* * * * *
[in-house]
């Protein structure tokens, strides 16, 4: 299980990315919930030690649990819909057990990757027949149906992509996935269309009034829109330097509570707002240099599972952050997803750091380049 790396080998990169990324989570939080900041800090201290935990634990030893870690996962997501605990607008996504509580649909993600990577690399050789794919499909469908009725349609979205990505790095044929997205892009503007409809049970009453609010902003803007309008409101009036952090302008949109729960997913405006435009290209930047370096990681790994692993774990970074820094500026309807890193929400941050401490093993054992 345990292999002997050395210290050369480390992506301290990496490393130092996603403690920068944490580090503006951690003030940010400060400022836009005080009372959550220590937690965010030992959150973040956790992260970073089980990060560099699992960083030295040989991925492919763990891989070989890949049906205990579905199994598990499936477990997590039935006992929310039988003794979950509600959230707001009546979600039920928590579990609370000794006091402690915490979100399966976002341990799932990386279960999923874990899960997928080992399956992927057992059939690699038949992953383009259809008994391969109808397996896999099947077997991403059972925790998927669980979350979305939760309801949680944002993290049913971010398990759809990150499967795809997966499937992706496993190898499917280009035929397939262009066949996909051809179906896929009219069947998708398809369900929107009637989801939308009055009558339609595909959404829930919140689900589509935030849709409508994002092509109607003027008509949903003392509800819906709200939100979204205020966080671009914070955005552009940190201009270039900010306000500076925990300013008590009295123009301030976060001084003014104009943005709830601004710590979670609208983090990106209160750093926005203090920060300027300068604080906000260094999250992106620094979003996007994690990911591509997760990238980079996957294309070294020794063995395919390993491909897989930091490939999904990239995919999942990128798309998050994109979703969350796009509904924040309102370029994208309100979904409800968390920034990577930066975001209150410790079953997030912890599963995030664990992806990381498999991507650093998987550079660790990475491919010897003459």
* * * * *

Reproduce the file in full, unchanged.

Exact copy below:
[in-house]
């Protein structure tokens, strides 16, 4: 299980990315919930030690649990819909057990990757027949149906992509996935269309009034829109330097509570707002240099599972952050997803750091380049 790396080998990169990324989570939080900041800090201290935990634990030893870690996962997501605990607008996504509580649909993600990577690399050789794919499909469908009725349609979205990505790095044929997205892009503007409809049970009453609010902003803007309008409101009036952090302008949109729960997913405006435009290209930047370096990681790994692993774990970074820094500026309807890193929400941050401490093993054992 345990292999002997050395210290050369480390992506301290990496490393130092996603403690920068944490580090503006951690003030940010400060400022836009005080009372959550220590937690965010030992959150973040956790992260970073089980990060560099699992960083030295040989991925492919763990891989070989890949049906205990579905199994598990499936477990997590039935006992929310039988003794979950509600959230707001009546979600039920928590579990609370000794006091402690915490979100399966976002341990799932990386279960999923874990899960997928080992399956992927057992059939690699038949992953383009259809008994391969109808397996896999099947077997991403059972925790998927669980979350979305939760309801949680944002993290049913971010398990759809990150499967795809997966499937992706496993190898499917280009035929397939262009066949996909051809179906896929009219069947998708398809369900929107009637989801939308009055009558339609595909959404829930919140689900589509935030849709409508994002092509109607003027008509949903003392509800819906709200939100979204205020966080671009914070955005552009940190201009270039900010306000500076925990300013008590009295123009301030976060001084003014104009943005709830601004710590979670609208983090990106209160750093926005203090920060300027300068604080906000260094999250992106620094979003996007994690990911591509997760990238980079996957294309070294020794063995395919390993491909897989930091490939999904990239995919999942990128798309998050994109979703969350796009509904924040309102370029994208309100979904409800968390920034990577930066975001209150410790079953997030912890599963995030664990992806990381498999991507650093998987550079660790990475491919010897003459």